Here's How Much The President Of The United States Really Gets Paid

It's not the cherriest of gigs, running the free world. Half of the media is going to hate you, half of America will blame you for whatever ills befall them, and, inevitably, someone will print novelty toilet paper with your face on it. Still, the office is nice, and you get your own bowling alley. Maybe that's why children across the United States dream of the day when they'll grow up to be president.

But like all childhood dreams, it's important that we reexamine this aspiration through a cold, objective lens. After all, a job's a job, but what are the bennies? How's the work/home life balance? Most importantly, what kind of paycheck can you expect to pull in every year, after taxes? Lots of kids want to grow up to walk on the moon, too, but astronauts make less than your average optometrist.

Historically, the President of the United States hasn't raked in the big bucks. According to NBC, it was a $25,000 a year job back in 1789. That's the better part of a million bucks when adjusted for inflation, but it's not the kind of paycheck that intuitively goes hand in hand with responsibilities like "being the boss of the whole military." What's more, when you take inflation into account, it's significantly more than what a U.S. President makes today.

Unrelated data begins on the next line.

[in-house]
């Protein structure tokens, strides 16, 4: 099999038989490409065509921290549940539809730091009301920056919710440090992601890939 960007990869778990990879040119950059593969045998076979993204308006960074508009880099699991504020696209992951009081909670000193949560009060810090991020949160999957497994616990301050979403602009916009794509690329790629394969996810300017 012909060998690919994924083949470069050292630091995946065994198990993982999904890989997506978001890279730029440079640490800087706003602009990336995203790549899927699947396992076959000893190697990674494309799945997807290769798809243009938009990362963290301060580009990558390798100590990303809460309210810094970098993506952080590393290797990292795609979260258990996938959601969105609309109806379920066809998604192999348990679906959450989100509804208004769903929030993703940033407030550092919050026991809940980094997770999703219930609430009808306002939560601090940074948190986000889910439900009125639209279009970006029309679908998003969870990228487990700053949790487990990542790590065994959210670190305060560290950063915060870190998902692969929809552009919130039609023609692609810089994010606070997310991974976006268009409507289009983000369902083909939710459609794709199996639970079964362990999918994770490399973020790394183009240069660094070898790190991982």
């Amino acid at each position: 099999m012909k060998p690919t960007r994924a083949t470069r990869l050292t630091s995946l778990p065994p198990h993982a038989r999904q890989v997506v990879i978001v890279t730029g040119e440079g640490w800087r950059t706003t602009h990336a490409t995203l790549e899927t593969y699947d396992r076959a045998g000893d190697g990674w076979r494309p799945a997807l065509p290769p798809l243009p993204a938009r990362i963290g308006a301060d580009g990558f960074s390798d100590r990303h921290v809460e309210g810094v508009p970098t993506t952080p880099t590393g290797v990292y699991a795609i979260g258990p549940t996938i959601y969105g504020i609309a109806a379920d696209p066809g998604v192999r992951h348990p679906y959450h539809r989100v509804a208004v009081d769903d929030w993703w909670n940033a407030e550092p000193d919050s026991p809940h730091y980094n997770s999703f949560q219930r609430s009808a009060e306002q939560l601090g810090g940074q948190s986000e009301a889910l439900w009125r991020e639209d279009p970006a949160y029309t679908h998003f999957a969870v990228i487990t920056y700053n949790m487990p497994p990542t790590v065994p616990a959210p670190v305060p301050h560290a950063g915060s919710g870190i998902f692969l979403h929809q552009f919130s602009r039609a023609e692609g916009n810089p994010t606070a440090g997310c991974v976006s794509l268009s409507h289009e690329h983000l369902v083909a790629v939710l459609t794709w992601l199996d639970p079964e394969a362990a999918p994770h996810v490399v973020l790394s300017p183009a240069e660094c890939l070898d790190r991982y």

Money doesn't grow on the executive branches of trees

Per Cornell Law School, the President makes $400,000 a year, doled out in monthly increments. Yet another downside to the job: you don't even get paid biweekly.

Still, it's the bennies that make the job worth doing. In addition to the $400k paycheck, the President also receives "an expense allowance of $50,000 to assist in defraying expenses relating to or resulting from the discharge of his official duties." An extra bonus laid out in 3 U.S. Code § 102: "the use of the furniture and other effects belonging to the United States and kept in the Executive Residence at the White House." That's right. Free chairs. Score.

Additionally, Business Insider reports that the President gets a $100,000 travel account, as well as $19,000 "for entertainment." Most importantly, sitting U.S. Presidents have been granted total legal immunity from incidents in which they are forced to throw terrorists out of the cargo hatch on Air Force One, as detailed in the landmark 1997 case of Ford v Oldman.